The idea for this war-time income cap came from the newly created industrial unions that made up the CIO, America’s left labor federation, and these unions would keep up the drumbeat for a 100 percent top rate for the rest of the war. They would not get it. But by 1944 lawmakers in Congress would hike the top tax rate on income over $200,000 to a record 94 percent.

America’s top tax rate would hover around 90 percent for the next twenty years — the years of the greatest middle class prosperity in the nation’s history — before dropping down to 70 percent under President Lyndon Johnson in the 1960s. In 1981, under President Ronald Reagan, that top tax rate would sink down to first 50, then 28 percent.

The current top rate: just 35 percent. But even this rate overstates the tax burden  America’s rich today actually bear. Much of the income these rich report comes from capital gains, the profits the wealthy make buying and selling stocks, bonds, and other assets. These capital gains currently face only a 15 percent tax rate.

The bottom line: In 2008, the latest year with statistics available, America's 400 highest-earning taxpayers collected an average $270.5 million each in income. They paid just 18.1 percent of that, after exploiting all the loopholes they could find, in federal income taxes.

In 1955, by contrast, America’s richest 400 taxpayers averaged only $13.3 — in today’s dollars — and paid, after exploiting all available loopholes, 51.2 percent of that in taxes.

How best to overcome today’s stunning U.S. inequality? Some contemporary heirs to the maximum wage thought of Felix Adler are placing the emphasis on action that directly targets the generation of inequality at the enterprise level. These activists are urging that governments in the United States — local, state, and national — leverage the power of the public purse to deny tax dollars to corporations that pay their top executives at unconscionably high multiples of what their workers are earning.

Almost every major American corporation, these activists point out, currently depends on tax dollars in one shape or form or another. Companies get tax dollars to perform government contracts or for economic development subsidies or, indirectly, via tax breaks and preferences.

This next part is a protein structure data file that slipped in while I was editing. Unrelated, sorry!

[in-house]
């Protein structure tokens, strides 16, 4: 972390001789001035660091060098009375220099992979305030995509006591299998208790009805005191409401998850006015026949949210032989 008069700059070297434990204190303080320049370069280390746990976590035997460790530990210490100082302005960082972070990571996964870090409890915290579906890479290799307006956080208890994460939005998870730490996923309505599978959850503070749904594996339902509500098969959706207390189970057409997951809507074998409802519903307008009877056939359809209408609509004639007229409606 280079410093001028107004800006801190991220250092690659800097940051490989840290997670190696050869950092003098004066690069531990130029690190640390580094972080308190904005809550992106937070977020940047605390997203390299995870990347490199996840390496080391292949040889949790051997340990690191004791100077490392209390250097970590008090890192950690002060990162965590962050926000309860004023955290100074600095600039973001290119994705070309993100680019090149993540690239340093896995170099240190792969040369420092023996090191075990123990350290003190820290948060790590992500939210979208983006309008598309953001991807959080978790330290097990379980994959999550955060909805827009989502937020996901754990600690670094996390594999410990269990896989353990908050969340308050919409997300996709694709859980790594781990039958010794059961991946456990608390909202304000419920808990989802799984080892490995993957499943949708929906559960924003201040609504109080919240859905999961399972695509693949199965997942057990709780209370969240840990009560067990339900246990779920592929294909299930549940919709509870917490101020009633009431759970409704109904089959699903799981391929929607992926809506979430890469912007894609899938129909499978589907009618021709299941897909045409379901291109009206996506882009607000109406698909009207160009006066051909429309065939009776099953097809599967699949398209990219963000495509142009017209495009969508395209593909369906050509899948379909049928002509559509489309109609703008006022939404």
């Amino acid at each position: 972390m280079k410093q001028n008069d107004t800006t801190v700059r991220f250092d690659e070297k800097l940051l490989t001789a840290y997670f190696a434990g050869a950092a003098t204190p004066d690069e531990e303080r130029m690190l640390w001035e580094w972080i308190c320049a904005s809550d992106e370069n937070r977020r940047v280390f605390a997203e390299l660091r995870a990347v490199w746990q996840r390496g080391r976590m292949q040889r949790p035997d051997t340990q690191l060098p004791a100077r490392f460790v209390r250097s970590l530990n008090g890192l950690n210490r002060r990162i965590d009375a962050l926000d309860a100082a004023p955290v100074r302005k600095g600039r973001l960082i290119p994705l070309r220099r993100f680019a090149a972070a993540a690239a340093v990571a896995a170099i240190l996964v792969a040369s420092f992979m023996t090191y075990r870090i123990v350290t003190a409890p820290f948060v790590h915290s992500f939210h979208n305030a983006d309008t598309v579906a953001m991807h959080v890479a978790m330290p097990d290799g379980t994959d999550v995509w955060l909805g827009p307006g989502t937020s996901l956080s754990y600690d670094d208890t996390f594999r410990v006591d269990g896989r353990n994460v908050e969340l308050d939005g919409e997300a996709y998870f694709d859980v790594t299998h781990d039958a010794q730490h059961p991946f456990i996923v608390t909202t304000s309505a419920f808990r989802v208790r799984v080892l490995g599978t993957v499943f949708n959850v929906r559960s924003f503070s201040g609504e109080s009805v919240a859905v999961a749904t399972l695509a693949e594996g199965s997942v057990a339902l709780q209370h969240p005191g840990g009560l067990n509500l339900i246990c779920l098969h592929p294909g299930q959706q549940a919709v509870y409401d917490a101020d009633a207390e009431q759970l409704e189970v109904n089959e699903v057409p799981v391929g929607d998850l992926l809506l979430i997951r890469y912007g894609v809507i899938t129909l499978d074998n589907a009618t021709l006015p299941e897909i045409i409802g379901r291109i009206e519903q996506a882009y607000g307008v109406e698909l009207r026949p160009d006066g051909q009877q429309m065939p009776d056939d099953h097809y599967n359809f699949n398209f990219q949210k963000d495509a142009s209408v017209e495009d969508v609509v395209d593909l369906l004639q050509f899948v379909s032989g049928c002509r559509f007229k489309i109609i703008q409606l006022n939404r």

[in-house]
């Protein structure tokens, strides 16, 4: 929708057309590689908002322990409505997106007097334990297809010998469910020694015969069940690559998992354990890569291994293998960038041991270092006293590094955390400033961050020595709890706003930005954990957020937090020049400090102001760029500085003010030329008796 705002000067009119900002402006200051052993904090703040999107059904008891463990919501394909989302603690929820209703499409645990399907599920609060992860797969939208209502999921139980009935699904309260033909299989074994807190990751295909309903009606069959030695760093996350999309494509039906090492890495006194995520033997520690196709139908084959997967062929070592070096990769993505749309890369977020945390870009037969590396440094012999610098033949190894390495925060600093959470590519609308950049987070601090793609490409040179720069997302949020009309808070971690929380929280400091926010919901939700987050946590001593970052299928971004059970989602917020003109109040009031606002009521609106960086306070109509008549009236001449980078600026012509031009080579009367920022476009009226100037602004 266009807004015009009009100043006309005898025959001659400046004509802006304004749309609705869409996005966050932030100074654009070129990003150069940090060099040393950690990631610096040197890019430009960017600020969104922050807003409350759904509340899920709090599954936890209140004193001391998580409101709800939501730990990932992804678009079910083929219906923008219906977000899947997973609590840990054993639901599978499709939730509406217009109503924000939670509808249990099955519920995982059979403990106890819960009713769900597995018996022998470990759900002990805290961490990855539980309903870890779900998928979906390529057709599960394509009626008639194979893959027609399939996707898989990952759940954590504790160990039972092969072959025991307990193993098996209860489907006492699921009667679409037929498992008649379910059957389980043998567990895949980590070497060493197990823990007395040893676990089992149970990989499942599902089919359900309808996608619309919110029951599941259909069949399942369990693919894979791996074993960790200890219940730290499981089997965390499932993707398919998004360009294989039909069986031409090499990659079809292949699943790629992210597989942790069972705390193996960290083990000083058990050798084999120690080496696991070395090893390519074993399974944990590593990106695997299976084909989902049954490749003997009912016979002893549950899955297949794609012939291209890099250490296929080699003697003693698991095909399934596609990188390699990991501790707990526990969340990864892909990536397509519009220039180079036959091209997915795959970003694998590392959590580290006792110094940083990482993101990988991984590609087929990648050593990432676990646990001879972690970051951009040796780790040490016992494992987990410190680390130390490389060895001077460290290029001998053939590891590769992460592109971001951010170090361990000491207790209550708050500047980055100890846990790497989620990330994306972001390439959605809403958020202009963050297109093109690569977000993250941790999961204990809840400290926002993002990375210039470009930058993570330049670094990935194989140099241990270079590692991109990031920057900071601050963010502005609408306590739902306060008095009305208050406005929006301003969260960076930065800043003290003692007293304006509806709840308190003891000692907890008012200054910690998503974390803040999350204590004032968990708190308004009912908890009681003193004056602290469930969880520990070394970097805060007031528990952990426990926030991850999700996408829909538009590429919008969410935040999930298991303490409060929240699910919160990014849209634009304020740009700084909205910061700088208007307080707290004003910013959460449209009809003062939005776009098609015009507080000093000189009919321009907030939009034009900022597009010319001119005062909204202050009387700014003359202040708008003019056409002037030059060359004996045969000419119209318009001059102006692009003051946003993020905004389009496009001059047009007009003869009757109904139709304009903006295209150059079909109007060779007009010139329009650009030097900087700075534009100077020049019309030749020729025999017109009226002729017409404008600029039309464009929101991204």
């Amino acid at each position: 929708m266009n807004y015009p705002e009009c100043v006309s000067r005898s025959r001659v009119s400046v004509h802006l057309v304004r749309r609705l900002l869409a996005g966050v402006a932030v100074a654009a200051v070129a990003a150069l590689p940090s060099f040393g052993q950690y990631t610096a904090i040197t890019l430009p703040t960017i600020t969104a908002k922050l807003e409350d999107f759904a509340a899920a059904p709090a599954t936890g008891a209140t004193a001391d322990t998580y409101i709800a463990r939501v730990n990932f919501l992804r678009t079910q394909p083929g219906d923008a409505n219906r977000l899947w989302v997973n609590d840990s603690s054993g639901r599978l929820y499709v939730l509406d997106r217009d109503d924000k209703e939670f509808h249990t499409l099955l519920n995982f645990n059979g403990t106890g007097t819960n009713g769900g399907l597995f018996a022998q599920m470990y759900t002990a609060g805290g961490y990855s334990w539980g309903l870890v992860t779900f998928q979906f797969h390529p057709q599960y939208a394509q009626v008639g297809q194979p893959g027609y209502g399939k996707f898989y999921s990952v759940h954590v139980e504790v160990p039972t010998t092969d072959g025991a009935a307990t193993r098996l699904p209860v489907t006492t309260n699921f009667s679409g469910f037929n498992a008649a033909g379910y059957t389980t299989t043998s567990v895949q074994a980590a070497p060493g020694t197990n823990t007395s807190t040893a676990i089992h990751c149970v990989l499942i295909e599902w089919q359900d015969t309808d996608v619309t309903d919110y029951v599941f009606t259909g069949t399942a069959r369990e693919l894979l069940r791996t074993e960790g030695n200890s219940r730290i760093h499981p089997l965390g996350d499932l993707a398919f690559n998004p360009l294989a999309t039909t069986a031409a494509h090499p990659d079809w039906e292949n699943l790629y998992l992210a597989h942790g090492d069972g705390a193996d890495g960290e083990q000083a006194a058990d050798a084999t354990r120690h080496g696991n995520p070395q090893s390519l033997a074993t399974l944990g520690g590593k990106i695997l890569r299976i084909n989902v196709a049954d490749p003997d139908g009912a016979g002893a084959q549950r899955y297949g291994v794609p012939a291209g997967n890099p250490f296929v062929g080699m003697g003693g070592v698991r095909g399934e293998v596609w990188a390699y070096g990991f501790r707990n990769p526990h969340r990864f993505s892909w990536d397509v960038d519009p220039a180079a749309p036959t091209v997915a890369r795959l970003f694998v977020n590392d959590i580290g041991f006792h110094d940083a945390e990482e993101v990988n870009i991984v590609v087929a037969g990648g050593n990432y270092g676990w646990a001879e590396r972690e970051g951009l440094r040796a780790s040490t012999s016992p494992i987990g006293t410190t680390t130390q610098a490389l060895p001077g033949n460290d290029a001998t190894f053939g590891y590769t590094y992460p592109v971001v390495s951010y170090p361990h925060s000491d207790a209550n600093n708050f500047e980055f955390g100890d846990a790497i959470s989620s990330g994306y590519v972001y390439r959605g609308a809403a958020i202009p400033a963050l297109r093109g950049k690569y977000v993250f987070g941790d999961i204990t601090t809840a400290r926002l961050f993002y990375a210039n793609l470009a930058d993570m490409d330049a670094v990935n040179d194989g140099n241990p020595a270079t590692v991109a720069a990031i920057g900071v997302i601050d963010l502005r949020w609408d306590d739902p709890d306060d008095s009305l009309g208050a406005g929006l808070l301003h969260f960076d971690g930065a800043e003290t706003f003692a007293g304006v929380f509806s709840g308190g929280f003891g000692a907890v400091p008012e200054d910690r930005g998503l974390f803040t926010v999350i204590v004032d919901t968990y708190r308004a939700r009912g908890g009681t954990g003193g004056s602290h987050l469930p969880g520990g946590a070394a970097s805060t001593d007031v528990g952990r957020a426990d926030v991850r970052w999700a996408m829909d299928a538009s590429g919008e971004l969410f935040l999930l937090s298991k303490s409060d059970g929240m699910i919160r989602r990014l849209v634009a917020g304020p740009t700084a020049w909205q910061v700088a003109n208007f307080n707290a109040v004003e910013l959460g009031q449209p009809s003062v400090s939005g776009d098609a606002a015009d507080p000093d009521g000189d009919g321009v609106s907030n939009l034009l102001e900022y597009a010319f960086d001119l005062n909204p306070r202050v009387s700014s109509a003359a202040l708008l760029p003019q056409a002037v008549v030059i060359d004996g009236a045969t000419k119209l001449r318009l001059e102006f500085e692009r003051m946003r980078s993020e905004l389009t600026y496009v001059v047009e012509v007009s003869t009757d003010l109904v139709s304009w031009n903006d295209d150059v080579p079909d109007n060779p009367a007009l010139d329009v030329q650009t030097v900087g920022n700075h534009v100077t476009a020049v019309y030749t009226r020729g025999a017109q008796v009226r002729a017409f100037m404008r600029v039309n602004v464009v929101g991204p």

No tax dollars, progressives are arguing, should go to corporations that pay their executives over 10 or 25 or 50 times what their workers are making. Major corporate CEOs in the United States are currently averaging 325 times the average U.S. weekly wage.

“The federal government currently denies contracts to companies that increase, through discriminatory employment practices, racial or gender inequality in the United States,” as an Institute for Policy Studies report notes. “The same principle could be invoked to deny contracts to companies that, through excessive executive compensation, increase the nation’s economic inequality.”

The ultimate goal? A true “maximum wage,” tied to the minimum wage. Such a maximum could be enforced through a progressive income tax, just as Felix Adler first proposed over a century ago. The “maximum” would be set as a specific multiple of the nation’s minimum wage. All income over 10 or 25 times that minimum would then be subject to a 100 percent tax.

This “maximum wage” would almost immediately start encouraging and nurturing a solidarity economy. For the first time, society’s wealthiest would have a vested self-interest in the well-being of society’s poorest. In a maximum wage America, after all, the after-tax incomes of the nation’s richest and most powerful would only rise if the incomes of the nation’s poorest and most vulnerable rose first.

Before Occupy Wall Street, a vision this lofty seemed pure political fantasy. No longer.

One sign of our changing times: Two eminently respectable U.S. academics — one a law professor at Yale, the other a Berkeley economist --have recently published in the New York Times a cogent case for tax reform that would limit the after-tax incomes of America’s richest 1 percent to 36 times the nation’s median income.

Today we take the idea of a minimum wage for granted. Who knows what tomorrow may bring?